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Band of Brothers in History and Literature

Hail Columbia

Joseph Hopkinson was a judge, author and earstwhile poet in the late 1700's and early 1800's. He loved America and wrote an anthem that rang through the nation. Though it was not officially adopted, it was often sung and played on state occasions.

HAIL, Columbia! happy land!
Hail, ye heroes! heaven-born band!
Who fought and bled in Freedom’s cause,
Who fought and bled in Freedom’s cause,
And when the storm of war was gone,
Enjoyed the peace your valor won.
Let independence be our boast,
Ever mindful what it cost;
Ever grateful for the prize,
Let its altar reach the skies.

Firm, united, let us be,
Rallying round our Liberty;
As a band of brothers joined,
Peace and safety we shall find.

Immortal patriots! rise once more:
Defend your rights, defend your shore:
Let no rude foe, with impious hand,
Let no rude foe, with impious hand,
Invade the shrine where sacred lies
Of toil and blood the well-earned prize.
While offering peace sincere and just,
In Heaven we place a manly trust,
That truth and justice will prevail,
And every scheme of bondage fail.

Firm, united, etc.

Sound, sound, the trump of Fame!
Let WASHINGTON’S great name
Ring through the world with loud applause,
Ring through the world with loud applause;
Let every clime to Freedom dear,
Listen with a joyful ear.
With equal skill, and godlike power,
He governed in the fearful hour
Of horrid war; or guides, with ease,
The happier times of honest peace.

Firm, united, etc.

Behold the chief who now commands,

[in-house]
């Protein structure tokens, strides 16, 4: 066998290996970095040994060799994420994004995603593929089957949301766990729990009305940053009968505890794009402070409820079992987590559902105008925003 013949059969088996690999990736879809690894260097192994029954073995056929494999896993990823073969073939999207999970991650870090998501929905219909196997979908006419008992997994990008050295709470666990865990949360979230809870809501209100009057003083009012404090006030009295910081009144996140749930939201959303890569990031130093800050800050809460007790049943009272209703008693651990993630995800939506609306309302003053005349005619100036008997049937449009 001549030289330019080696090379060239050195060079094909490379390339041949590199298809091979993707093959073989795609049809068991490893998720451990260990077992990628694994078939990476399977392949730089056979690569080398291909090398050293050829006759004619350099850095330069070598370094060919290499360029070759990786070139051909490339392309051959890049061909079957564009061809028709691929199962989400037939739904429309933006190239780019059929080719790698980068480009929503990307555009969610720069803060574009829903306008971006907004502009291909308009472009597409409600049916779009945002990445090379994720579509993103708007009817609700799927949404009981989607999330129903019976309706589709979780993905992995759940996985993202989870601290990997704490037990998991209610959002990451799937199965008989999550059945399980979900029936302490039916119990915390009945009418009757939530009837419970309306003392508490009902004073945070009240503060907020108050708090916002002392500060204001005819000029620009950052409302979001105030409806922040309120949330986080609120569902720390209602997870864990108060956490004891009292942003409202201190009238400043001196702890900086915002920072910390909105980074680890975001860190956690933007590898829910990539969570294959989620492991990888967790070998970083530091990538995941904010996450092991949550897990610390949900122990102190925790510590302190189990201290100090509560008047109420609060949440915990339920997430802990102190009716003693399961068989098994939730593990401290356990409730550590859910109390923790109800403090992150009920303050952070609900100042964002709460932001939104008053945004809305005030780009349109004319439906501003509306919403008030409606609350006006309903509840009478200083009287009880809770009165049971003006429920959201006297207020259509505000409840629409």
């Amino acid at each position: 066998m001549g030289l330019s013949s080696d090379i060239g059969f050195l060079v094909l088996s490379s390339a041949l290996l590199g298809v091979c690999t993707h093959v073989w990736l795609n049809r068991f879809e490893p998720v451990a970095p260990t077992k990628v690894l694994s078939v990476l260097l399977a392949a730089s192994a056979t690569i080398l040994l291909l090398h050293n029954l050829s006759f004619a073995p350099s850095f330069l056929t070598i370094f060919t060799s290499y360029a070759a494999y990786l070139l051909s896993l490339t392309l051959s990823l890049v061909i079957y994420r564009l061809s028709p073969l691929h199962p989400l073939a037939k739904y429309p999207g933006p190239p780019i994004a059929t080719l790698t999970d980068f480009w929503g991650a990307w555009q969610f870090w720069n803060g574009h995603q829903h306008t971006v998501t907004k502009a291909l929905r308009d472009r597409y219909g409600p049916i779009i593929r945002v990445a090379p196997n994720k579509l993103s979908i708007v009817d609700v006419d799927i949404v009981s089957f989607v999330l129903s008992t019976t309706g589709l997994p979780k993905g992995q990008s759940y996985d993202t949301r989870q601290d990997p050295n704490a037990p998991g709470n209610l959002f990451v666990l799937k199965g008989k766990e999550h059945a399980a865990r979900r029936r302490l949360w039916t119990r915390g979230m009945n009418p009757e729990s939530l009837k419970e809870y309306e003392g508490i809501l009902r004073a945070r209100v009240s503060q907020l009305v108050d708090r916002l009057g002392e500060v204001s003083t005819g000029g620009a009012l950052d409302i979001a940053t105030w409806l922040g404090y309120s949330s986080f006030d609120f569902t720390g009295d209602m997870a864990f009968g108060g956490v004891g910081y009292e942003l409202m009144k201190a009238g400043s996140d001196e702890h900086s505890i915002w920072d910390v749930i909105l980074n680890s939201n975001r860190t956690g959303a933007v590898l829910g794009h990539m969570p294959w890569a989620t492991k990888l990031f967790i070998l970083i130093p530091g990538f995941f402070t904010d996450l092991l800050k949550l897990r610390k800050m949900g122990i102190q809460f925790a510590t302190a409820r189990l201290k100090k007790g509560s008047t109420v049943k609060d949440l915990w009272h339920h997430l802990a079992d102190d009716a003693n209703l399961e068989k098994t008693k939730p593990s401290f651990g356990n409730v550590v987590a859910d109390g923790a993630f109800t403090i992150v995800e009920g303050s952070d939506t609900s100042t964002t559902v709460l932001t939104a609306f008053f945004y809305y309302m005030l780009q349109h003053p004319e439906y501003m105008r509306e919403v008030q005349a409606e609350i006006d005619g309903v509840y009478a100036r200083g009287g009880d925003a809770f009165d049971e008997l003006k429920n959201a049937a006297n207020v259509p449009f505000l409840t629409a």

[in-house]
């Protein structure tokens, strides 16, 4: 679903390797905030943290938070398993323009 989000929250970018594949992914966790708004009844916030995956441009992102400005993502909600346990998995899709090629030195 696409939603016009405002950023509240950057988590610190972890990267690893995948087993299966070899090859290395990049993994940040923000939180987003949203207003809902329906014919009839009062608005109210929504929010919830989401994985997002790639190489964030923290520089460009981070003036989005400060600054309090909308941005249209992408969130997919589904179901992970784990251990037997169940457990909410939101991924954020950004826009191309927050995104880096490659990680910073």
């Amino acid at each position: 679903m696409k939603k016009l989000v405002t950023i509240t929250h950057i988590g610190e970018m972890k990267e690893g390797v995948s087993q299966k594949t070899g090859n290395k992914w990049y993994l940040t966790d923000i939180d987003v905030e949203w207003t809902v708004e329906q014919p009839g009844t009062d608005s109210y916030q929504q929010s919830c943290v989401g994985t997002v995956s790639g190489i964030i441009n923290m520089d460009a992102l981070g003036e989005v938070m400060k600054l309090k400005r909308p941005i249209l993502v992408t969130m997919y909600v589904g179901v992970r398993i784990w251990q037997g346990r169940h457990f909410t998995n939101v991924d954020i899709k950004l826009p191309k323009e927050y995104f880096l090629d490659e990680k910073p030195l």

Once more to serve his country, stands—
The rock on which the storm will beat,
The rock on which the storm will beat;
But, armed in virtue firm and true,
His hopes are fixed on Heaven and you.
When hope was sinking in dismay,
And glooms obscured Columbia’s day,
His steady mind, from changes free,
Resolved on death or liberty.

Firm, united, let us be,
Rallying round our Liberty;
As a band of brothers joined,
Peace and safety we shall find.

Early America found a way to to bring the isolationist tendencies of many of its leaders in line with the martial air that was so admired at the time. We can see this especially in "Hail Columbia's" lauding of Washington, who was, of course, "first in war, first in peace and first in the hearts of his countrymen."

The "Band of Brothers" theme redounds in the refrain. It is a circle the wagons kind of brotherhood. But the "band of brothers" ideal would progress in America from the founding down to World War II where we would see a universal body of men from a polyglot of nationalities band together to fight the greatest evil the world had ever known.

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